When my friend, Dawn Sakamoto, first told me the publishing company where she works was printing a survival guide penned by Brother Noland, I almost didn’t believe her.
Brother Noland? The slack-key master and award-winning musician? The guy who sang, “Coconut Girl?”
In fact, Brother Noland has long been learning and sharing his knowledge of native survival skills. He even started the Hawaiian Inside Tracking program in 1996, offered through his Ho‘ea Initiative, that gives children and adults a chance to learn these traditional tracking and outdoor skills.
His book, “The Hawaiian Survival Handbook” ($16.95, Watermark Publishing), features more than 40 different survival techniques and outdoor skills, from how to survive a flash flood to how to brush your teeth in the wilderness. These tips are handy for anyone who heads outside — from day hikers to overnight campers to fishermen at sea.
“People always talk about being sustainable,” he said. “But sustainable means you can walk into the forest with just a knife.”
Yesterday we met Brother Noland at Ho‘omaluhia Botanical Gardens in Kāneʻohe. He and his team of survivalists were going to show us some of the skills showcased in his book. We were going to learn how to throw a fishing net, how to make fire, and how to stun a rabbit with a stick.
I had to actually wear shoes for this!
We stood in a circle, holding hands, while Jenny Yagodich led us in a prayer to thank everything around us, from the insects in the ground to the clouds overhead.
Then the lessons began.
“Look around,” Brother Noland said. “Look at all the beautiful things here in our classroom. This is the original Costco.”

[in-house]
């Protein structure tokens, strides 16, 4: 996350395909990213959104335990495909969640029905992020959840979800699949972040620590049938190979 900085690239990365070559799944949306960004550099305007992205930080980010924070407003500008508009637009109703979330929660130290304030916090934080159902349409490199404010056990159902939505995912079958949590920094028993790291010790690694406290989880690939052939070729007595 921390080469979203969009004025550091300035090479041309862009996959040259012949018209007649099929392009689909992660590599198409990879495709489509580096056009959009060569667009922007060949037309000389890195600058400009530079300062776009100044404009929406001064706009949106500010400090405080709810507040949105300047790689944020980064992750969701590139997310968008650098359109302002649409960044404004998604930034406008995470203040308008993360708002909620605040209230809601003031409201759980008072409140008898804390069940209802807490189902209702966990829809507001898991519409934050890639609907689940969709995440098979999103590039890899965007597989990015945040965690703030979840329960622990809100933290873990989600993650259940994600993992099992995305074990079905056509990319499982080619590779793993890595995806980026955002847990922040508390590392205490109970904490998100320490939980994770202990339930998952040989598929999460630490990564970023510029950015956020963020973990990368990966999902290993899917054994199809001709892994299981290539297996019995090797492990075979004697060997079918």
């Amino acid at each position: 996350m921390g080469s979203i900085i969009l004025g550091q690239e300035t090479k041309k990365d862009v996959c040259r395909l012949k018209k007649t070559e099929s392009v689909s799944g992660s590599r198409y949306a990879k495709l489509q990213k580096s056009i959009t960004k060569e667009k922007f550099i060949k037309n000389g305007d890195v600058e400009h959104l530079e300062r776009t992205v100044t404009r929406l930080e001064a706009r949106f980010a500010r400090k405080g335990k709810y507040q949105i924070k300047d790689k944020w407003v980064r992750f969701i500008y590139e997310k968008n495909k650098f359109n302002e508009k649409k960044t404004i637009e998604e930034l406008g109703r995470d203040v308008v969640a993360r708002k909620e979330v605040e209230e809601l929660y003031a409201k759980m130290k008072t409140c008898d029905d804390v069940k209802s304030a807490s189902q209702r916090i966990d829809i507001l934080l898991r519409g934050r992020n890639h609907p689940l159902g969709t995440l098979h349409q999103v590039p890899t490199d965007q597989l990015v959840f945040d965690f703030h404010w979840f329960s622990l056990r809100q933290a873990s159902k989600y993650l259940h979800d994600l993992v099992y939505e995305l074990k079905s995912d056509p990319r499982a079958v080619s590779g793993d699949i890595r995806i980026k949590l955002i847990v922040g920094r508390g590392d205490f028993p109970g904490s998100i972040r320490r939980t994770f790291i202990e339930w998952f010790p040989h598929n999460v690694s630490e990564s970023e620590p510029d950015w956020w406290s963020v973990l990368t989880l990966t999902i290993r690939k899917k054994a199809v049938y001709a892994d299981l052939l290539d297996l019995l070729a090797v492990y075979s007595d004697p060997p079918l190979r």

He talked about all of us — no matter our ethnic background — have ancestors who knew these important survival skills. These skills were passed down to generation after generation after generation, he said, “and if we stop passing them down, they’ll be gone.”
And it doesn’t matter how many college degrees we have, either: “Can you find water right now? Can you start a fire without a match or lighter? We teach the other half so you get 20-20 vision.”
The first skill we learned was how to throw a net.
Palakiko Yagodich, an assistant professor of hospitality and tourism education at Kapi‘olani Community College, taught us the basics, from the different components to the net to the technique of actually throwing it.
And you can’t throw it in the ocean, Brother Noland said, until you know what to do with the fish you catch.
Yagodich and Noland made is look easy. “It’s like throwing a frisbee, but not,” Yagodich said, laughing.
Our group learned from Alex, an 11-year-old junior tracker from ‘Ewa Beach, who has already mastered much of what’s in this handbook.
He told me to grip the net, pull it up toward you to make a “skirt,” pull a third of it across one shoulder and another third across the opposite knee. Then grab the middle, pull it up toward you, cup your hand around the edge of the net that’s across your knee and throw with your hips.
Or something like that.
Next, we watched Jenny Yagodich make fire from a baseboard, a spindle and some pine needles. It was mesmerizing watching her create this life force that can be used for everything from providing warmth to cooking food to sterilizing water.
It wasn’t easy. In fact, the whole experience, from throwing net to throwing a guava stick toward a target that’s supposed to simulate a rabbit or chicken, was humbling. But I get it. I get why this is necessary — and why these life skills should be shared with everyone.
“The knowledge is in the doing,” Brother Noland said. “This book is just the dirt under the nail of my little finger. It just scratches the surface.”
Get “The Hawaiian Survival Handbook” at bookstores starting at the end of the month or online here. Or take a one-day, once-a-month class from Brother Noland to learn these survival skills, like fire-making, wayfinding and net-throwing. Fee is $65 per person and includes a copy of the book. Contact (808) 729-8293 or email firstname.lastname@example.org to sign up.